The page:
Gotu kola (Centella asiatica) is a creeping perennial plant with a long history of traditional use for skin problems ranging from wound healing to leprosy. The active ingredients seem to be triterpenes, compounds believed to promote production of collagen, a protein that is the chief component of skin. Some animal studies suggest that gotu kola promotes wound healing; however, there are no human studies verifying claims that gotu kola successfully treats skin disorders in general and no evidence for any benefit for rosacea in particular.
I’m most familiar with gotu kola’s reputation as a brain stimulant. The herb has a reputation for improving memory. While no clinical trials have confirmed this idea either, there is some evidence that gotu kola might be useful for treatment of anxiety. (A study in healthy people found that gotu kola reduced the acoustic startle response – an indicator of anxiety. Results were published in the December 2000 issue of the Journal of Clinical Psychopharmacology.) In general, too little research exists on gotu kola for me to recommend it with any confidence.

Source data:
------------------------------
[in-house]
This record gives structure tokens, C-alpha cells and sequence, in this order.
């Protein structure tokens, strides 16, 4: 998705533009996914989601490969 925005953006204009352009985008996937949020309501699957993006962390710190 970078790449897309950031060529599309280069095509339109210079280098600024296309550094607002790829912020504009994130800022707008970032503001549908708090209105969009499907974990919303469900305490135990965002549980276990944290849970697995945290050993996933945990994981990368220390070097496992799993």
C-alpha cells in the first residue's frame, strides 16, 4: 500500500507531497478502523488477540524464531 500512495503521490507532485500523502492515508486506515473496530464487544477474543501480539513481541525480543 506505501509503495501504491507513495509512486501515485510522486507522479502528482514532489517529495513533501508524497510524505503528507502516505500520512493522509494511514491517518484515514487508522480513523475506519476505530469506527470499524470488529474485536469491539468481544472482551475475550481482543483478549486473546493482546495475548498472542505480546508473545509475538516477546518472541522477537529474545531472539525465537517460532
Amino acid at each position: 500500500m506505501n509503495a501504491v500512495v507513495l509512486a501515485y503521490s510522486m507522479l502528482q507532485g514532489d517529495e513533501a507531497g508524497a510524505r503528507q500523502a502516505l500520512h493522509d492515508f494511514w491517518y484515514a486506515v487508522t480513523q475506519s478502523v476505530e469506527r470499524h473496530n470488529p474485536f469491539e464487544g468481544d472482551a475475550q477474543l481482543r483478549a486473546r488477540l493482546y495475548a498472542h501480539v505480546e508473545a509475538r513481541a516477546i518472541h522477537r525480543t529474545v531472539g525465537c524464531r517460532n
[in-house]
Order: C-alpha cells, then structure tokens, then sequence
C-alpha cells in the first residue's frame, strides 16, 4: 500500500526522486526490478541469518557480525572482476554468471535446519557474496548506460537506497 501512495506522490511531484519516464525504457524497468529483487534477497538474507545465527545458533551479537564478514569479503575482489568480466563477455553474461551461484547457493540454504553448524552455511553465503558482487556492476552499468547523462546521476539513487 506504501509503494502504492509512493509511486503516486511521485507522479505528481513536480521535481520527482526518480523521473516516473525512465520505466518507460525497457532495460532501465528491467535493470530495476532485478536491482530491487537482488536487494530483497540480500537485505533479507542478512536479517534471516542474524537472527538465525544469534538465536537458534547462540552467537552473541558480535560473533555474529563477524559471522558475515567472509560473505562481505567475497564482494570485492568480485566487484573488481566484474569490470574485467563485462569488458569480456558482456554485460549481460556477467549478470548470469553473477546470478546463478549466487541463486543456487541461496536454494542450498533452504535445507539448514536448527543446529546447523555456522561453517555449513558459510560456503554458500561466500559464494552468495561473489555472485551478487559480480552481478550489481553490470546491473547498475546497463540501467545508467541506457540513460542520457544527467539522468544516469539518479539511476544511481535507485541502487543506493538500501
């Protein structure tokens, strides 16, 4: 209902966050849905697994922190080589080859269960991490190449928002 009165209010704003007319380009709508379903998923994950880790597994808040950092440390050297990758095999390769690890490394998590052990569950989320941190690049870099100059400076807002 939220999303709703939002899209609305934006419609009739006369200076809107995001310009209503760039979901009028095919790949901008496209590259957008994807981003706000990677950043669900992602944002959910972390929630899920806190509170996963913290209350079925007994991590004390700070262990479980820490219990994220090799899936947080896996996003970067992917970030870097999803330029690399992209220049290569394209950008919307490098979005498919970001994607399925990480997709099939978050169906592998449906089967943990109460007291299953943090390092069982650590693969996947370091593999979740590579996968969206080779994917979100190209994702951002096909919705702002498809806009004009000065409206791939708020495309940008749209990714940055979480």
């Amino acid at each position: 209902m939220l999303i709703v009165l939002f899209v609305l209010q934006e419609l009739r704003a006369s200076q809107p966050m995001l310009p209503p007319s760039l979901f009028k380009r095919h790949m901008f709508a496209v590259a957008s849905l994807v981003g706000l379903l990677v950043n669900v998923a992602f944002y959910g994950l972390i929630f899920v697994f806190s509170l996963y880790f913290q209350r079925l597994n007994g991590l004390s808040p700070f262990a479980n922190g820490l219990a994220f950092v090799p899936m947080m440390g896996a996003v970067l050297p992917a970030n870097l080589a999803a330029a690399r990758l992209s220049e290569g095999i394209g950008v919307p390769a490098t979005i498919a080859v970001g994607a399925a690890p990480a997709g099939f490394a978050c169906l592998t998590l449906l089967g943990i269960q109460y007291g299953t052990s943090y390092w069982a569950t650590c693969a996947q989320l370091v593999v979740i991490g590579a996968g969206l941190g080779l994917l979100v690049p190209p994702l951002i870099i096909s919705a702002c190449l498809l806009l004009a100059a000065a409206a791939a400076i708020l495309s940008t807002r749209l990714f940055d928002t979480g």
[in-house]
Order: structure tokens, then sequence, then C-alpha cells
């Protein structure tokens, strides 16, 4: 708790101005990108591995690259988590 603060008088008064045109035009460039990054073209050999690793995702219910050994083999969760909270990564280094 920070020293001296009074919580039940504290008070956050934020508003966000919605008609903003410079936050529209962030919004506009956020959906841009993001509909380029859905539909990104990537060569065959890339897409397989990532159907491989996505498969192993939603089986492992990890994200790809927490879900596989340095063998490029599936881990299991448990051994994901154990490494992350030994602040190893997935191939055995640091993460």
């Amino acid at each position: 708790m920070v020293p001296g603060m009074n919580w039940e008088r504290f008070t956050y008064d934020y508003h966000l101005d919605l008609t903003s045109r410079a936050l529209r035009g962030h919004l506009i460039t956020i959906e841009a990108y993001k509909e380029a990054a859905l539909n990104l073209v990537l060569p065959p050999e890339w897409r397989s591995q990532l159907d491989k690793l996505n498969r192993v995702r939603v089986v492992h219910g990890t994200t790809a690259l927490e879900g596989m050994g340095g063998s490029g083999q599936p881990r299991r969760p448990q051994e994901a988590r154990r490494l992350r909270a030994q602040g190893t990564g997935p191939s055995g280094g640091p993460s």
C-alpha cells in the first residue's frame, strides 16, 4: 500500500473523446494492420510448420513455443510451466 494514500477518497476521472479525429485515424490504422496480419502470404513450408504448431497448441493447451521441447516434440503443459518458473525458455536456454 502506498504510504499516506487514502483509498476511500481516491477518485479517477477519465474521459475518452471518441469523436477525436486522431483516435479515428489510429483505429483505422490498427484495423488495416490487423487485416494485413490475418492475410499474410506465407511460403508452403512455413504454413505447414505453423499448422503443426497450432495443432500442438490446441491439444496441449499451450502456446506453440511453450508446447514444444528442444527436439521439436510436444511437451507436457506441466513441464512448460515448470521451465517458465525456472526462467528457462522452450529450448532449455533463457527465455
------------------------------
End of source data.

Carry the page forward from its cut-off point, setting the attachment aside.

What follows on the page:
Instead of gotu kola, I would recommend treating rosacea with supplements of evening primrose oil, black currant oil or borage oil. These are all good sources of gamma-linolenic acid (GLA), which improves the health of the skin. It usually takes six to eight weeks to see changes after adding GLA to the diet. Black currant oil in doses of 500 milligrams twice a day is the most economical source of GLA.
Andrew Weil, M.D.